You would think when traveling halfway around the world for first time it would sink in when you are on the plane for 10.5 hours, but that wasn’t case for me.
You would think if it didn’t sink on the plane ride of 10.5, it would have sunk in as we were descending coming in over Tel Aviv. “ Hey Kathryn, New Flash. YOU’RE IN ISRAEL AND PALESTINE!” No, that wasn’t the case for me.
You would think getting off the plane, claiming my baggage, and getting in a cab to travel to Jerusalem would finally be the moment that it would have sunk in. Still wasn’t the case for me.
You would think that arriving at the Lutheran World Federation Victoria Guest House and getting into my room would be the moment it finally sunk in. Oddly enough, still wasn’t the case for me.
So when was it then? When did it finally sink in?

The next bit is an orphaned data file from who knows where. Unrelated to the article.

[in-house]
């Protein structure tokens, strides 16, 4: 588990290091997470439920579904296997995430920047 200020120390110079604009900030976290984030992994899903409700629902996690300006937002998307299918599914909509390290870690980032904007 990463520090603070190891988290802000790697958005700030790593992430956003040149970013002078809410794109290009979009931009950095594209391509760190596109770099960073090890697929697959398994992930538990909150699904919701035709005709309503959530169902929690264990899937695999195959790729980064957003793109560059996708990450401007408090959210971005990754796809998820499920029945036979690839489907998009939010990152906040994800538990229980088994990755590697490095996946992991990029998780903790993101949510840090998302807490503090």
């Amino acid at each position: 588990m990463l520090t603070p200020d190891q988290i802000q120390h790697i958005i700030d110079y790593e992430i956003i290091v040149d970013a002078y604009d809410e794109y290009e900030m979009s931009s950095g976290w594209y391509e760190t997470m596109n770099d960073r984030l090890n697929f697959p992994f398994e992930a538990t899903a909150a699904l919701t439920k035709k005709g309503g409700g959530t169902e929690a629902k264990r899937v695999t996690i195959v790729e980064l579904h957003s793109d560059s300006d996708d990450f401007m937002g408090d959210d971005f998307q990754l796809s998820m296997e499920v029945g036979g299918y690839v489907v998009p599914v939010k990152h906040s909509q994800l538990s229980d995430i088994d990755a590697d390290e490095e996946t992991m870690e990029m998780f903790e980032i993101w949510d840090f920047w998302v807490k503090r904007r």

As I stand on the side of a hilltop overlooking Jerusalem as the sun set our first night here, the call to prayer in the background, it finally sunk in.
I have studied the call to prayer in my Islam class. I have watched videos. I have heard it happen. I have seen how the Muslim community responds. But never in my whole entire life did I think that I would be standing in Palestine hearing it actually happen.
But how powerful of a concept is it that 5 times a day, a whole community of people pause everything going on in their life to join together in prayer. In those moments, a whole community becomes unified in their actions. In that moment, a whole community becomes one. How is that not admirable?
Christians do not even have a time where they all come together in one moment.
As I stood on the hilltop watching the sunset over Jerusalem, hearing the call to prayer, it hit me. “Kathryn, you’re in the Holy Land.”
Kathryn Kester is a student at the University of North Dakota. She is studying Religious Studies and Non-Profit Leadership.